I remember snippits of things. I remember the older kitchen where she'd cook this awesome meal at lunch...only she'd call it supper and dinner was called dinner but was more like lunch with sandwiches. I remember while visiting, it was always assumed I'd do the dishes simply because I was the girl and the men folk (brother included) were allowed to leave for the living room after meal time (I really hated that...gender divided chores, unreal in this day and age!). I remember one visit when we went out with gramma (Daddy's mom, great gramma's daughter in law)...and having to share the bed with her while gramma slept on the sleeper sofa with my brother (at the time brother kicked in his sleep and great gram was rather frail). I remember our last trip out. Daddy had insisted we go and Im sure neither bro and I understood why we had to "go see that old lady again". Oh the ignorance of youth. That trip we went to the graveyard and saw all sorts of tombstones and then we saw one with a name, a date of birth and no death date. The realization that it was her grave we were looking at was chilling. That trip, I think, was the one where they finalized some arrangements for her to go into a nursing home. She was one smart cookie though. Great gramma wrote everything down...every little thing. When she realized she was getting a bit more unsteady (she fell twice in her declining years), she took to changing out the flowerpot in the kitchen window. If the plant didnt change, then the neighbors knew to come check on her. When she started getting forgetful, she decided to put herself into a nursing home. She would not hear of the family moving back to help out as she was "perfectly capable of doing for herself". I mean, what the hell...she'd done it for nearly 20 years by then. When we visited last, we were brought to see where she'd be staying. I think it was more for daddy's peace of mind than anything. This particular visit, I think I started to understand why we went when we could. She was so frail that I was almost afraid to hug her because I thought I'd break her. I even suspected, though I didnt know why at the time, it wouldnt be much longer at that point.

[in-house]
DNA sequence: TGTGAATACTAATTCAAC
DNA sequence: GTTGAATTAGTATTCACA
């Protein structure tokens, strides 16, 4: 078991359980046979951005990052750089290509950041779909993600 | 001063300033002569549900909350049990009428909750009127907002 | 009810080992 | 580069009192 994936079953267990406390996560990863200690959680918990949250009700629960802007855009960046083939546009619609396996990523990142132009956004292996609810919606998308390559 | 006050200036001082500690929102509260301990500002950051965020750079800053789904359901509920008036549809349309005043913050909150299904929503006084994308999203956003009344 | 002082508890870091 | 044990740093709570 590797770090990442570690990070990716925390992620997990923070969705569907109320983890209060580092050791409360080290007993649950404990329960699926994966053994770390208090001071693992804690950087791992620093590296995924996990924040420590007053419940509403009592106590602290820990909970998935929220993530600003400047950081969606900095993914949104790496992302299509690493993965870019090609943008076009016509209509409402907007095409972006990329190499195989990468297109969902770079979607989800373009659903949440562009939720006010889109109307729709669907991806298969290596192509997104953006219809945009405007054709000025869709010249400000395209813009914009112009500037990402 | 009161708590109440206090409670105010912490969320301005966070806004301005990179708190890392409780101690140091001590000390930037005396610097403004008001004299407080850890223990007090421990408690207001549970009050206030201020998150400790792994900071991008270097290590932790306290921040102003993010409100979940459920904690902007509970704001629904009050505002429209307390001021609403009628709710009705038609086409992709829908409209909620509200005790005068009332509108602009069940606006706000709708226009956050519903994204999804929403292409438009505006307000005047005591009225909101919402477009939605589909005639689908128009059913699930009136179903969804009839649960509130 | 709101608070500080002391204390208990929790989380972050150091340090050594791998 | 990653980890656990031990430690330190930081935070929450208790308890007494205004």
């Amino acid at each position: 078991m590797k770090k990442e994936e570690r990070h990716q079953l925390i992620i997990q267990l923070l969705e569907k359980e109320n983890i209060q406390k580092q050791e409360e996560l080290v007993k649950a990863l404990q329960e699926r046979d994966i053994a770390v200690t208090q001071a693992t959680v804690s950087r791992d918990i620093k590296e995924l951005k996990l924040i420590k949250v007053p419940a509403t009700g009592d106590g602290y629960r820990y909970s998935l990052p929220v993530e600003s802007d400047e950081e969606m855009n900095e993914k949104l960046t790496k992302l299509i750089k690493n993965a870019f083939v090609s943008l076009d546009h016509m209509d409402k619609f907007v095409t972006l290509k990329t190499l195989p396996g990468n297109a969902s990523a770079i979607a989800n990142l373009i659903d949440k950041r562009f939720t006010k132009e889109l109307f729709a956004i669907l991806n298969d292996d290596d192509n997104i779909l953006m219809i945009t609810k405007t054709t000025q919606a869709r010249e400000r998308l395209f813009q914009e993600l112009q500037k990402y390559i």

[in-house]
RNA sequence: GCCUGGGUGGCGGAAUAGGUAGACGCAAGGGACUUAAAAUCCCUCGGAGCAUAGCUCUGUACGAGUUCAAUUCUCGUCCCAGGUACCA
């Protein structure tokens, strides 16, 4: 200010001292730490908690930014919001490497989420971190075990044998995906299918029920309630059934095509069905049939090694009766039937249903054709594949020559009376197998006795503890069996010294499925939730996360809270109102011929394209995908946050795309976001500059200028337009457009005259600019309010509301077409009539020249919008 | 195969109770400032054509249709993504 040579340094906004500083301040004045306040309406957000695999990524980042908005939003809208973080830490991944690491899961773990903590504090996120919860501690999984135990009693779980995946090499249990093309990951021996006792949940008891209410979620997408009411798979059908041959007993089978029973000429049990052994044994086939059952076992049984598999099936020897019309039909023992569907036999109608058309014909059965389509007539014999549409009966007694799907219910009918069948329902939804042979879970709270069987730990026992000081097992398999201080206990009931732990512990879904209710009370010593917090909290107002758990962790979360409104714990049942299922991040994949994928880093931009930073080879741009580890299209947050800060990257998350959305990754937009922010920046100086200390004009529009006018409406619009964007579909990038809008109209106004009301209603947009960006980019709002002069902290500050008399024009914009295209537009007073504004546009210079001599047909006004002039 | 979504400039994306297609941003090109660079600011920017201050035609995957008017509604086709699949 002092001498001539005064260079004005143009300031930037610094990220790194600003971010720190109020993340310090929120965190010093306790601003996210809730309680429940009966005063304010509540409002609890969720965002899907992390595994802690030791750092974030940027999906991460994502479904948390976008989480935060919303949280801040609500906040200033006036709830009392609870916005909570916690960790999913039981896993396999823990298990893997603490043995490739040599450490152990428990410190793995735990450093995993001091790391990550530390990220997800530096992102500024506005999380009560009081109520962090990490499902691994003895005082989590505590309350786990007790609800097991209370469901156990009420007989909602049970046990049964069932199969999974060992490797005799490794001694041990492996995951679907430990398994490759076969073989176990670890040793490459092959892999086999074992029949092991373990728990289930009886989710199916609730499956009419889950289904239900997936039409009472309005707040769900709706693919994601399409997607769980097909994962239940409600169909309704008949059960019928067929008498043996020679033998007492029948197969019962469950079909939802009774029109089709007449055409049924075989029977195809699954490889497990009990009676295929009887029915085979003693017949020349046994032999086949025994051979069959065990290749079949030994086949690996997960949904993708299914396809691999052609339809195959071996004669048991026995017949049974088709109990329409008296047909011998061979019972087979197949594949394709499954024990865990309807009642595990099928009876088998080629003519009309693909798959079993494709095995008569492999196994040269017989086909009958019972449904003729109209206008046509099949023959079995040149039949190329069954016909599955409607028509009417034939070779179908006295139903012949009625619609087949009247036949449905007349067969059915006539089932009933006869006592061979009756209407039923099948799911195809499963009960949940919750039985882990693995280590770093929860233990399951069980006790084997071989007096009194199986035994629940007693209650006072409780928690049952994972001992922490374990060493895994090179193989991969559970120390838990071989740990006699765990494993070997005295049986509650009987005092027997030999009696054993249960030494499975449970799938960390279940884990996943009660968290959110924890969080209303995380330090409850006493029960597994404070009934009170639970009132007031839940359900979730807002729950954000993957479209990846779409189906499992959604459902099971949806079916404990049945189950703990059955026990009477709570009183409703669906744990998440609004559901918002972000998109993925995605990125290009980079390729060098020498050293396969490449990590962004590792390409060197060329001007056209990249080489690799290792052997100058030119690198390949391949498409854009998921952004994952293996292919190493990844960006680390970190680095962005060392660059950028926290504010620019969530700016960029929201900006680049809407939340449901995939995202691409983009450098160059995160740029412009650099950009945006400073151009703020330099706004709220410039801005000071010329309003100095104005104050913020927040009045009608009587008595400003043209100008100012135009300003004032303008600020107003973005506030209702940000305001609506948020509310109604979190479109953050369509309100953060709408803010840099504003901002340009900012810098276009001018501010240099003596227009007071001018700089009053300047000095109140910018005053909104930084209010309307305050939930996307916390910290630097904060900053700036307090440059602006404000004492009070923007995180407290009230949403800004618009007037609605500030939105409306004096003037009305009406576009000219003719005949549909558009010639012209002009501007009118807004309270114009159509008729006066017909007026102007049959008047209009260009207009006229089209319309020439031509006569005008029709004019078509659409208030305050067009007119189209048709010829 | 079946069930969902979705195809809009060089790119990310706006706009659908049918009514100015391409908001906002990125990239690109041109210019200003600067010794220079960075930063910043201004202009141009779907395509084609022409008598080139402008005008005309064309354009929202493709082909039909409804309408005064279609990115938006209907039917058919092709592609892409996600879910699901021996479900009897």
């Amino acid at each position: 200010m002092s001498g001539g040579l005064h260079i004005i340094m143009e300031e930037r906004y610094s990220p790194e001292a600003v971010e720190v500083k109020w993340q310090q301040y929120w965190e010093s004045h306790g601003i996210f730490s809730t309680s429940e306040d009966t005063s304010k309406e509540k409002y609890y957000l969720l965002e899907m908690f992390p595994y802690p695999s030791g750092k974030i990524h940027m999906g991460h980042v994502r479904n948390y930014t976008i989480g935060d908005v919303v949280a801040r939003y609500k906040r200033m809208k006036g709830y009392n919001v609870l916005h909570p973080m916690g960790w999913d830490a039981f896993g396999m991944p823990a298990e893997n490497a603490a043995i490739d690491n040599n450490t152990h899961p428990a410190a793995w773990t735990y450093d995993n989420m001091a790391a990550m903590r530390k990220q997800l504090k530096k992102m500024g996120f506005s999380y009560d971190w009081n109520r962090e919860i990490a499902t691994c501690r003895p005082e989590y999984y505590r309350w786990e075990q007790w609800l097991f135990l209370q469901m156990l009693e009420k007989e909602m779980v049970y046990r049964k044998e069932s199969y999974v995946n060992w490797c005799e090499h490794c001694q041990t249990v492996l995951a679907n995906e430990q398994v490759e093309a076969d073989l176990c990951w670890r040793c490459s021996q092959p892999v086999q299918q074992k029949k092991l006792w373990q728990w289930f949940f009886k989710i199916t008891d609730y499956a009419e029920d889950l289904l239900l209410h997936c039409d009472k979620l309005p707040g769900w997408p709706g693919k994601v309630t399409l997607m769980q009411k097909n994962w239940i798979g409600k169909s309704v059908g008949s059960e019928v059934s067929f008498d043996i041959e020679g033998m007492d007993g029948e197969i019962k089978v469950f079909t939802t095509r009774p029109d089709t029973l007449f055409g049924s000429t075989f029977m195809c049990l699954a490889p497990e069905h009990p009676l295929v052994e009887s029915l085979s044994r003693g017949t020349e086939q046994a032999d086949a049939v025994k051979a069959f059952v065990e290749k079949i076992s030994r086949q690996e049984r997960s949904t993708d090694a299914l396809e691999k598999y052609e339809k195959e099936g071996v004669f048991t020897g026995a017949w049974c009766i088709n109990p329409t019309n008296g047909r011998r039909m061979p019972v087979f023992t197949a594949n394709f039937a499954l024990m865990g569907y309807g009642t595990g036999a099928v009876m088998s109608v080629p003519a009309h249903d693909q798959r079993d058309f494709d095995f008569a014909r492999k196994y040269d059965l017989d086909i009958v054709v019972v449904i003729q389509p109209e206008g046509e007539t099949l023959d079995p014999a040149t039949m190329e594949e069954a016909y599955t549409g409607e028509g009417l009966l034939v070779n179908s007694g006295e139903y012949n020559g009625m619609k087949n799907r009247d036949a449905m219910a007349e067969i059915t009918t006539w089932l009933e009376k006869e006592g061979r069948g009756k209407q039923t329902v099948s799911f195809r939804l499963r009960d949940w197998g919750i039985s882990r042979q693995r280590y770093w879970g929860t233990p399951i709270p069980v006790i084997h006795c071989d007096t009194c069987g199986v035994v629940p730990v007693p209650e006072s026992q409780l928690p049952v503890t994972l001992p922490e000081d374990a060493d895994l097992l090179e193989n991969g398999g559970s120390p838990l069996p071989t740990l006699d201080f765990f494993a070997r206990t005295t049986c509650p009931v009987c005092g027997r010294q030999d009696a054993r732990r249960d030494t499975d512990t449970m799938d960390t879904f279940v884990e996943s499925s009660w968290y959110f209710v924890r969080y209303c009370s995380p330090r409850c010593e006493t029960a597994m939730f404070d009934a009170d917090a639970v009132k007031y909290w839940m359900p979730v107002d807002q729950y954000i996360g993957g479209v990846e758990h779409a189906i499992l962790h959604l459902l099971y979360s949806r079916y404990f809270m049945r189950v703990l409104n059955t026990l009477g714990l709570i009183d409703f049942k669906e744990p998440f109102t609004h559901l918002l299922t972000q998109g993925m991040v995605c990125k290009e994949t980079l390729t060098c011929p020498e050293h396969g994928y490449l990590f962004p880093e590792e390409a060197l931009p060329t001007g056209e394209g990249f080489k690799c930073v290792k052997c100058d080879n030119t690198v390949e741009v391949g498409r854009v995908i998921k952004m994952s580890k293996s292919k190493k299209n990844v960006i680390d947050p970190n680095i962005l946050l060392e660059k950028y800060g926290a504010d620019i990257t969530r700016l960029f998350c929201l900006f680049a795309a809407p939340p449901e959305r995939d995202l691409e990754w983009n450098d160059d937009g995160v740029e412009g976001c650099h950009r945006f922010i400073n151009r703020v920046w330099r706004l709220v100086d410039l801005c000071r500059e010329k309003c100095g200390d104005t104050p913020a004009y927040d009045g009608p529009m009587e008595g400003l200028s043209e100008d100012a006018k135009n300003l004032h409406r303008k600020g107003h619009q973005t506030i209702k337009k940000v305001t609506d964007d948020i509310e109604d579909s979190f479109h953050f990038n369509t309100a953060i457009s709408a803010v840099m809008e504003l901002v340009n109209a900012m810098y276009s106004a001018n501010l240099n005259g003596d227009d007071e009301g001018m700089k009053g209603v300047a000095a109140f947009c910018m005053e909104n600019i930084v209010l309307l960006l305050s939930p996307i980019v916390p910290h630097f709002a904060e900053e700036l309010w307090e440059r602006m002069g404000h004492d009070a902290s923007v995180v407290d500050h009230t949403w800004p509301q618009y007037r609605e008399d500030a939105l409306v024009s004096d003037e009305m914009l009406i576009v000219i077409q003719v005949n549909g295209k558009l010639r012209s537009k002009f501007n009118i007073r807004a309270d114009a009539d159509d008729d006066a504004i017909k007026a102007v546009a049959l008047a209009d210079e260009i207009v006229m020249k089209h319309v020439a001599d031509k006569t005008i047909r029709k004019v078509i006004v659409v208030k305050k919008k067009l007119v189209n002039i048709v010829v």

In 1989 (?...give or take a year), she passed on. Not to say this woman was organized but she had the dress she wanted to wear all picked out. She had the plot of land, the tombstone, the service and everything all paid for already. She had her pall bearers all picked out, their alternates (incase one passed before her or couldnt perform him duties), and their alternate's alternates. The hard part had been for daddy and gramma to go through her closet in the nursing home. Great gramma kept nearly everything she could manage to keep. Letters, notes (even notes on weddings- what was worn by whom, what was eaten, what the decor was, the gifts...every little detail- now I know where I get that trait from), cards, bonds, everything. It took a week to weed through it all.